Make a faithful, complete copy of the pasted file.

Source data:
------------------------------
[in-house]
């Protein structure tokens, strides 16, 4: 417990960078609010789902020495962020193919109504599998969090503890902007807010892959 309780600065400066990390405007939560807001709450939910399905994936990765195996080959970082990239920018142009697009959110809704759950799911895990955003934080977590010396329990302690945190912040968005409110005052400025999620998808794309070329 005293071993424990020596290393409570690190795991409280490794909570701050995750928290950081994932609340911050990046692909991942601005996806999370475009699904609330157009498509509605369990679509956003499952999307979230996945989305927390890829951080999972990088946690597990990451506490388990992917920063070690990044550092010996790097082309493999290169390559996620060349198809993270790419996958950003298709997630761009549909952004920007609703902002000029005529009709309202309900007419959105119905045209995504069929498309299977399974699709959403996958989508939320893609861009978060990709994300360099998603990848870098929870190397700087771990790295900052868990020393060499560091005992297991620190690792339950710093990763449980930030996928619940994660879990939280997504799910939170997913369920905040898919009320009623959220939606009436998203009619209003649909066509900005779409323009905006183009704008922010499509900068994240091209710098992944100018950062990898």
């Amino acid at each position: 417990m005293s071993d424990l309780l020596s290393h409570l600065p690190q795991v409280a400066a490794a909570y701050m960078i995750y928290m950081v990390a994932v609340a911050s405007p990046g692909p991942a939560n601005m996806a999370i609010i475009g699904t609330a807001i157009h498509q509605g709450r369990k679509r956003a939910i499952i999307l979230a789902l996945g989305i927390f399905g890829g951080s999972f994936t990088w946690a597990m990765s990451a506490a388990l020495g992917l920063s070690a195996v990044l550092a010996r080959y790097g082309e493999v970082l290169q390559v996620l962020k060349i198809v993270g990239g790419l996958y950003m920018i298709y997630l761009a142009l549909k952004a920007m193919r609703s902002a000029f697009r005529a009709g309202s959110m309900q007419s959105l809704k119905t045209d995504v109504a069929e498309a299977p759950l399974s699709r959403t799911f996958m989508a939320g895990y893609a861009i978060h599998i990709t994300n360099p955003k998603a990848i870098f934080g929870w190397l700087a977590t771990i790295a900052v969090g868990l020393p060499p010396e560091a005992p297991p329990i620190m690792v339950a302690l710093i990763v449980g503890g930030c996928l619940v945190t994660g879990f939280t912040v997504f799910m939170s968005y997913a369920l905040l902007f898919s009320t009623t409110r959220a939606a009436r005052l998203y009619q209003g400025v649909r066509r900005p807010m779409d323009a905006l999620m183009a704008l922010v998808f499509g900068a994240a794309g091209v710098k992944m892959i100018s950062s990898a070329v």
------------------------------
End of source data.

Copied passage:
[in-house]
């Protein structure tokens, strides 16, 4: 417990960078609010789902020495962020193919109504599998969090503890902007807010892959 309780600065400066990390405007939560807001709450939910399905994936990765195996080959970082990239920018142009697009959110809704759950799911895990955003934080977590010396329990302690945190912040968005409110005052400025999620998808794309070329 005293071993424990020596290393409570690190795991409280490794909570701050995750928290950081994932609340911050990046692909991942601005996806999370475009699904609330157009498509509605369990679509956003499952999307979230996945989305927390890829951080999972990088946690597990990451506490388990992917920063070690990044550092010996790097082309493999290169390559996620060349198809993270790419996958950003298709997630761009549909952004920007609703902002000029005529009709309202309900007419959105119905045209995504069929498309299977399974699709959403996958989508939320893609861009978060990709994300360099998603990848870098929870190397700087771990790295900052868990020393060499560091005992297991620190690792339950710093990763449980930030996928619940994660879990939280997504799910939170997913369920905040898919009320009623959220939606009436998203009619209003649909066509900005779409323009905006183009704008922010499509900068994240091209710098992944100018950062990898």
């Amino acid at each position: 417990m005293s071993d424990l309780l020596s290393h409570l600065p690190q795991v409280a400066a490794a909570y701050m960078i995750y928290m950081v990390a994932v609340a911050s405007p990046g692909p991942a939560n601005m996806a999370i609010i475009g699904t609330a807001i157009h498509q509605g709450r369990k679509r956003a939910i499952i999307l979230a789902l996945g989305i927390f399905g890829g951080s999972f994936t990088w946690a597990m990765s990451a506490a388990l020495g992917l920063s070690a195996v990044l550092a010996r080959y790097g082309e493999v970082l290169q390559v996620l962020k060349i198809v993270g990239g790419l996958y950003m920018i298709y997630l761009a142009l549909k952004a920007m193919r609703s902002a000029f697009r005529a009709g309202s959110m309900q007419s959105l809704k119905t045209d995504v109504a069929e498309a299977p759950l399974s699709r959403t799911f996958m989508a939320g895990y893609a861009i978060h599998i990709t994300n360099p955003k998603a990848i870098f934080g929870w190397l700087a977590t771990i790295a900052v969090g868990l020393p060499p010396e560091a005992p297991p329990i620190m690792v339950a302690l710093i990763v449980g503890g930030c996928l619940v945190t994660g879990f939280t912040v997504f799910m939170s968005y997913a369920l905040l902007f898919s009320t009623t409110r959220a939606a009436r005052l998203y009619q209003g400025v649909r066509r900005p807010m779409d323009a905006l999620m183009a704008l922010v998808f499509g900068a994240a794309g091209v710098k992944m892959i100018s950062s990898a070329v």